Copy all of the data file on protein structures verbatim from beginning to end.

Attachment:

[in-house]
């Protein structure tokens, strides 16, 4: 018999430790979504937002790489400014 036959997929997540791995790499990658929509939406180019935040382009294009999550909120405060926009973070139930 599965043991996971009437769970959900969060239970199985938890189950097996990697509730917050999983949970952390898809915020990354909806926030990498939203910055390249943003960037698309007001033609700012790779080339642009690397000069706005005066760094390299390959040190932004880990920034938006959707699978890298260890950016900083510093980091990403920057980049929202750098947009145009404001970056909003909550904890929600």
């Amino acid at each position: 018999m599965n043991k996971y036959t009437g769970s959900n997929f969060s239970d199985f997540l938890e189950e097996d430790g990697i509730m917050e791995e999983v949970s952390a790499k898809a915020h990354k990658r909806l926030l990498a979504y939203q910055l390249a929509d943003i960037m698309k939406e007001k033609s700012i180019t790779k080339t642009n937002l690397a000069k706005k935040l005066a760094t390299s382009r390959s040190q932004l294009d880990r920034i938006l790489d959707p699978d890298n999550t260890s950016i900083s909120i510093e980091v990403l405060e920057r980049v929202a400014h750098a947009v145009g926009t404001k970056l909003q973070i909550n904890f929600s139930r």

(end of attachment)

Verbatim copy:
[in-house]
């Protein structure tokens, strides 16, 4: 018999430790979504937002790489400014 036959997929997540791995790499990658929509939406180019935040382009294009999550909120405060926009973070139930 599965043991996971009437769970959900969060239970199985938890189950097996990697509730917050999983949970952390898809915020990354909806926030990498939203910055390249943003960037698309007001033609700012790779080339642009690397000069706005005066760094390299390959040190932004880990920034938006959707699978890298260890950016900083510093980091990403920057980049929202750098947009145009404001970056909003909550904890929600």
């Amino acid at each position: 018999m599965n043991k996971y036959t009437g769970s959900n997929f969060s239970d199985f997540l938890e189950e097996d430790g990697i509730m917050e791995e999983v949970s952390a790499k898809a915020h990354k990658r909806l926030l990498a979504y939203q910055l390249a929509d943003i960037m698309k939406e007001k033609s700012i180019t790779k080339t642009n937002l690397a000069k706005k935040l005066a760094t390299s382009r390959s040190q932004l294009d880990r920034i938006l790489d959707p699978d890298n999550t260890s950016i900083s909120i510093e980091v990403l405060e920057r980049v929202a400014h750098a947009v145009g926009t404001k970056l909003q973070i909550n904890f929600s139930r």